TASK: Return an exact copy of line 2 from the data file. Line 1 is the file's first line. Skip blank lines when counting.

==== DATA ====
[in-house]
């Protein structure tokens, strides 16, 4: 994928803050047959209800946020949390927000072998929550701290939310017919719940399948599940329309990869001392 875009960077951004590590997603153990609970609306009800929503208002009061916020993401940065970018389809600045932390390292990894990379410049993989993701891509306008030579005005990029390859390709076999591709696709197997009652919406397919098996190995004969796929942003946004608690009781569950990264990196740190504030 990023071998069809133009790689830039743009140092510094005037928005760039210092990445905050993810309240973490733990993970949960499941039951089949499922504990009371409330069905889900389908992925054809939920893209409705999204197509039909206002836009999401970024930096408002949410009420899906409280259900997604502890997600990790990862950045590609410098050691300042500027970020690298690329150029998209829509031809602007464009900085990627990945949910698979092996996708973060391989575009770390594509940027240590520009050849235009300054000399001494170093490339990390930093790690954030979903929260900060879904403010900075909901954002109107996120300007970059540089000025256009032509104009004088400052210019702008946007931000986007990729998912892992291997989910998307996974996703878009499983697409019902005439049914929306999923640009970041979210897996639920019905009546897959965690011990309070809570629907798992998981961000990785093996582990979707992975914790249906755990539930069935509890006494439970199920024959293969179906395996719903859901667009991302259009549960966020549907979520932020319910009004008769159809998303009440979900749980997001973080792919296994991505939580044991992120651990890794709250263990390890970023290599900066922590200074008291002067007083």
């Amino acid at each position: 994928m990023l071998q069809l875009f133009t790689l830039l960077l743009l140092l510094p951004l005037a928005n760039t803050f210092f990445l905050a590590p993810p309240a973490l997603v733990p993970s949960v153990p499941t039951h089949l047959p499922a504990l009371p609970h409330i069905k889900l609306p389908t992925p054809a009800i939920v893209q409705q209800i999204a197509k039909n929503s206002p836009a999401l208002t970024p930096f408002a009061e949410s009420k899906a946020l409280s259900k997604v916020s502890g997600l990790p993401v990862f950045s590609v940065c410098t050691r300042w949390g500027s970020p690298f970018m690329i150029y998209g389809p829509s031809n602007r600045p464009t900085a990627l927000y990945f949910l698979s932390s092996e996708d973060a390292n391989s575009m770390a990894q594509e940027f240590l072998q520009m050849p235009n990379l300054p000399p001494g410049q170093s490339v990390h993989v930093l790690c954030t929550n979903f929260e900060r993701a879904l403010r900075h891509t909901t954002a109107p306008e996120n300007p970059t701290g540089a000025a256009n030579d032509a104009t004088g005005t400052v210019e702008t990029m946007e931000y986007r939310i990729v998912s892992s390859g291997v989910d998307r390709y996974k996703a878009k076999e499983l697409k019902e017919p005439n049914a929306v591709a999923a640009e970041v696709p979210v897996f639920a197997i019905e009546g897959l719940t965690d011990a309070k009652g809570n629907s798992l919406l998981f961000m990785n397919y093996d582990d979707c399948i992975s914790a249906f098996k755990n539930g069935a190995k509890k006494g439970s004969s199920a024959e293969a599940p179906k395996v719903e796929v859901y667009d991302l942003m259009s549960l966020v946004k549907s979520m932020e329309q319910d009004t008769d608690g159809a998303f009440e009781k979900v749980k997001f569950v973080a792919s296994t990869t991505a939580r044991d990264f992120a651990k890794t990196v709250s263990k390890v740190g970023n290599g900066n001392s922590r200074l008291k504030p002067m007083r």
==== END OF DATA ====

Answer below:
């Protein structure tokens, strides 16, 4: 994928803050047959209800946020949390927000072998929550701290939310017919719940399948599940329309990869001392 875009960077951004590590997603153990609970609306009800929503208002009061916020993401940065970018389809600045932390390292990894990379410049993989993701891509306008030579005005990029390859390709076999591709696709197997009652919406397919098996190995004969796929942003946004608690009781569950990264990196740190504030 990023071998069809133009790689830039743009140092510094005037928005760039210092990445905050993810309240973490733990993970949960499941039951089949499922504990009371409330069905889900389908992925054809939920893209409705999204197509039909206002836009999401970024930096408002949410009420899906409280259900997604502890997600990790990862950045590609410098050691300042500027970020690298690329150029998209829509031809602007464009900085990627990945949910698979092996996708973060391989575009770390594509940027240590520009050849235009300054000399001494170093490339990390930093790690954030979903929260900060879904403010900075909901954002109107996120300007970059540089000025256009032509104009004088400052210019702008946007931000986007990729998912892992291997989910998307996974996703878009499983697409019902005439049914929306999923640009970041979210897996639920019905009546897959965690011990309070809570629907798992998981961000990785093996582990979707992975914790249906755990539930069935509890006494439970199920024959293969179906395996719903859901667009991302259009549960966020549907979520932020319910009004008769159809998303009440979900749980997001973080792919296994991505939580044991992120651990890794709250263990390890970023290599900066922590200074008291002067007083």